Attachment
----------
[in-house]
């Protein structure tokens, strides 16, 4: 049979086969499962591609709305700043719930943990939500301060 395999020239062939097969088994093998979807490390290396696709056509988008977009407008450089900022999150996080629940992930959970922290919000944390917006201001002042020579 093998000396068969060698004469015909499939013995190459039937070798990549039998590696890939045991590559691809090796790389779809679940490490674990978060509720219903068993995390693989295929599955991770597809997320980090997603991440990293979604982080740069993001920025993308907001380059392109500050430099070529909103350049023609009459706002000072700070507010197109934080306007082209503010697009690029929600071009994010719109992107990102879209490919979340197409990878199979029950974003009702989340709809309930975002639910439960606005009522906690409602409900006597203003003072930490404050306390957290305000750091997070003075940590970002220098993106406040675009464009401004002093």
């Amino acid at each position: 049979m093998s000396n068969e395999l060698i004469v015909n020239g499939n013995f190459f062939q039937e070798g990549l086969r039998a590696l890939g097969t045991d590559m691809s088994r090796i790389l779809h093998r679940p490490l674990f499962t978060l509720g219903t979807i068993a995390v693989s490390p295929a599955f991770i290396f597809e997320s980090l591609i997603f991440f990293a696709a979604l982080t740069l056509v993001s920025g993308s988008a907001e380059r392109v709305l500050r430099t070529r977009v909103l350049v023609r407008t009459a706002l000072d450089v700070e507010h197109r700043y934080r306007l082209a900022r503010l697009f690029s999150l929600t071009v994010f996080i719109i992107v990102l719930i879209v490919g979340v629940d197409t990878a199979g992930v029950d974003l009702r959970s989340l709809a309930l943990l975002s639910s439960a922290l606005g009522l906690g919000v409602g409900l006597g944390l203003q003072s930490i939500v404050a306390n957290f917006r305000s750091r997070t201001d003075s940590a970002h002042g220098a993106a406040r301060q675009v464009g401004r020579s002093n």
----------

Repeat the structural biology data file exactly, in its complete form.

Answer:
[in-house]
């Protein structure tokens, strides 16, 4: 049979086969499962591609709305700043719930943990939500301060 395999020239062939097969088994093998979807490390290396696709056509988008977009407008450089900022999150996080629940992930959970922290919000944390917006201001002042020579 093998000396068969060698004469015909499939013995190459039937070798990549039998590696890939045991590559691809090796790389779809679940490490674990978060509720219903068993995390693989295929599955991770597809997320980090997603991440990293979604982080740069993001920025993308907001380059392109500050430099070529909103350049023609009459706002000072700070507010197109934080306007082209503010697009690029929600071009994010719109992107990102879209490919979340197409990878199979029950974003009702989340709809309930975002639910439960606005009522906690409602409900006597203003003072930490404050306390957290305000750091997070003075940590970002220098993106406040675009464009401004002093």
């Amino acid at each position: 049979m093998s000396n068969e395999l060698i004469v015909n020239g499939n013995f190459f062939q039937e070798g990549l086969r039998a590696l890939g097969t045991d590559m691809s088994r090796i790389l779809h093998r679940p490490l674990f499962t978060l509720g219903t979807i068993a995390v693989s490390p295929a599955f991770i290396f597809e997320s980090l591609i997603f991440f990293a696709a979604l982080t740069l056509v993001s920025g993308s988008a907001e380059r392109v709305l500050r430099t070529r977009v909103l350049v023609r407008t009459a706002l000072d450089v700070e507010h197109r700043y934080r306007l082209a900022r503010l697009f690029s999150l929600t071009v994010f996080i719109i992107v990102l719930i879209v490919g979340v629940d197409t990878a199979g992930v029950d974003l009702r959970s989340l709809a309930l943990l975002s639910s439960a922290l606005g009522l906690g919000v409602g409900l006597g944390l203003q003072s930490i939500v404050a306390n957290f917006r305000s750091r997070t201001d003075s940590a970002h002042g220098a993106a406040r301060q675009v464009g401004r020579s002093n």